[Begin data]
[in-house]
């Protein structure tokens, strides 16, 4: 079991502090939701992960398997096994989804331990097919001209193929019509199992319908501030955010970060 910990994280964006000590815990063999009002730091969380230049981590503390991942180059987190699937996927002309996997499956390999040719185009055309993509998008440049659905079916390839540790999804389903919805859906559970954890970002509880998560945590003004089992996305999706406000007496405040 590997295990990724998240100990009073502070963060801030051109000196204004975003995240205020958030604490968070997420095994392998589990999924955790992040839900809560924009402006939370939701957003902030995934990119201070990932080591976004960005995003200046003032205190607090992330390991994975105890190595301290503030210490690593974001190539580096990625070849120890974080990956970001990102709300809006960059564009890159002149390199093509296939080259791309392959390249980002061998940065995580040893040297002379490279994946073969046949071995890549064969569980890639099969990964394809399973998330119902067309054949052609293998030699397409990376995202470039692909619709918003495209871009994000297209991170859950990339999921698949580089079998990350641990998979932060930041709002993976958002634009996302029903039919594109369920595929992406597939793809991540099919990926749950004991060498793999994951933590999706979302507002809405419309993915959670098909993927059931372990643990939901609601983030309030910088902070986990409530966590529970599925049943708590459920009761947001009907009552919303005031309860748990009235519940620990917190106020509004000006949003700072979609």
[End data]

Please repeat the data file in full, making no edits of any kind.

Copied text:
[in-house]
């Protein structure tokens, strides 16, 4: 079991502090939701992960398997096994989804331990097919001209193929019509199992319908501030955010970060 910990994280964006000590815990063999009002730091969380230049981590503390991942180059987190699937996927002309996997499956390999040719185009055309993509998008440049659905079916390839540790999804389903919805859906559970954890970002509880998560945590003004089992996305999706406000007496405040 590997295990990724998240100990009073502070963060801030051109000196204004975003995240205020958030604490968070997420095994392998589990999924955790992040839900809560924009402006939370939701957003902030995934990119201070990932080591976004960005995003200046003032205190607090992330390991994975105890190595301290503030210490690593974001190539580096990625070849120890974080990956970001990102709300809006960059564009890159002149390199093509296939080259791309392959390249980002061998940065995580040893040297002379490279994946073969046949071995890549064969569980890639099969990964394809399973998330119902067309054949052609293998030699397409990376995202470039692909619709918003495209871009994000297209991170859950990339999921698949580089079998990350641990998979932060930041709002993976958002634009996302029903039919594109369920595929992406597939793809991540099919990926749950004991060498793999994951933590999706979302507002809405419309993915959670098909993927059931372990643990939901609601983030309030910088902070986990409530966590529970599925049943708590459920009761947001009907009552919303005031309860748990009235519940620990917190106020509004000006949003700072979609």